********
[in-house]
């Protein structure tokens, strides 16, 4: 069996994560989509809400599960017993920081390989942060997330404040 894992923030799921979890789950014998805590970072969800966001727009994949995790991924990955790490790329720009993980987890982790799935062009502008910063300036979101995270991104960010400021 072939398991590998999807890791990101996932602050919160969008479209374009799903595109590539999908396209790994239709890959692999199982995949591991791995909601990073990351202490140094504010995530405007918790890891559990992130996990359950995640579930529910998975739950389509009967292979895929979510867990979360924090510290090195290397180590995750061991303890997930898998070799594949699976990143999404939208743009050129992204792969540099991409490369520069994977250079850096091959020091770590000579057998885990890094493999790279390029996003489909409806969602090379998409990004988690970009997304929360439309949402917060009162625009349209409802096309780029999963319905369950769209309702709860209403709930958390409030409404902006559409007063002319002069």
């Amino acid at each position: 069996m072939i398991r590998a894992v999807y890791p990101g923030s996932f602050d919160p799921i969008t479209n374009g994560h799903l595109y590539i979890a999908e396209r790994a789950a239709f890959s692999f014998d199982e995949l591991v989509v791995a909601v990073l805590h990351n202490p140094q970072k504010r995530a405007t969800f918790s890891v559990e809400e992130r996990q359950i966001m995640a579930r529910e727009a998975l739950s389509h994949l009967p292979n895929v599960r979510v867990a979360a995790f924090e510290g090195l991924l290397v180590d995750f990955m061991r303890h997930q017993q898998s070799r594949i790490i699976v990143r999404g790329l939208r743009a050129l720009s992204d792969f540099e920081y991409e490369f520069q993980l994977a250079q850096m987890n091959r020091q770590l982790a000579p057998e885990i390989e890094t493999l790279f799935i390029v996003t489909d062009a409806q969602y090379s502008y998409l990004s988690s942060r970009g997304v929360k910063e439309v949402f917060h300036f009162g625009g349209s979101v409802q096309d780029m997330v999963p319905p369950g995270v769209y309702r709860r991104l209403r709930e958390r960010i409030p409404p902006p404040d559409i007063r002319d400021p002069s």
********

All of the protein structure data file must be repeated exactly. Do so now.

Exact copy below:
[in-house]
């Protein structure tokens, strides 16, 4: 069996994560989509809400599960017993920081390989942060997330404040 894992923030799921979890789950014998805590970072969800966001727009994949995790991924990955790490790329720009993980987890982790799935062009502008910063300036979101995270991104960010400021 072939398991590998999807890791990101996932602050919160969008479209374009799903595109590539999908396209790994239709890959692999199982995949591991791995909601990073990351202490140094504010995530405007918790890891559990992130996990359950995640579930529910998975739950389509009967292979895929979510867990979360924090510290090195290397180590995750061991303890997930898998070799594949699976990143999404939208743009050129992204792969540099991409490369520069994977250079850096091959020091770590000579057998885990890094493999790279390029996003489909409806969602090379998409990004988690970009997304929360439309949402917060009162625009349209409802096309780029999963319905369950769209309702709860209403709930958390409030409404902006559409007063002319002069």
């Amino acid at each position: 069996m072939i398991r590998a894992v999807y890791p990101g923030s996932f602050d919160p799921i969008t479209n374009g994560h799903l595109y590539i979890a999908e396209r790994a789950a239709f890959s692999f014998d199982e995949l591991v989509v791995a909601v990073l805590h990351n202490p140094q970072k504010r995530a405007t969800f918790s890891v559990e809400e992130r996990q359950i966001m995640a579930r529910e727009a998975l739950s389509h994949l009967p292979n895929v599960r979510v867990a979360a995790f924090e510290g090195l991924l290397v180590d995750f990955m061991r303890h997930q017993q898998s070799r594949i790490i699976v990143r999404g790329l939208r743009a050129l720009s992204d792969f540099e920081y991409e490369f520069q993980l994977a250079q850096m987890n091959r020091q770590l982790a000579p057998e885990i390989e890094t493999l790279f799935i390029v996003t489909d062009a409806q969602y090379s502008y998409l990004s988690s942060r970009g997304v929360k910063e439309v949402f917060h300036f009162g625009g349209s979101v409802q096309d780029m997330v999963p319905p369950g995270v769209y309702r709860r991104l209403r709930e958390r960010i409030p409404p902006p404040d559409i007063r002319d400021p002069s």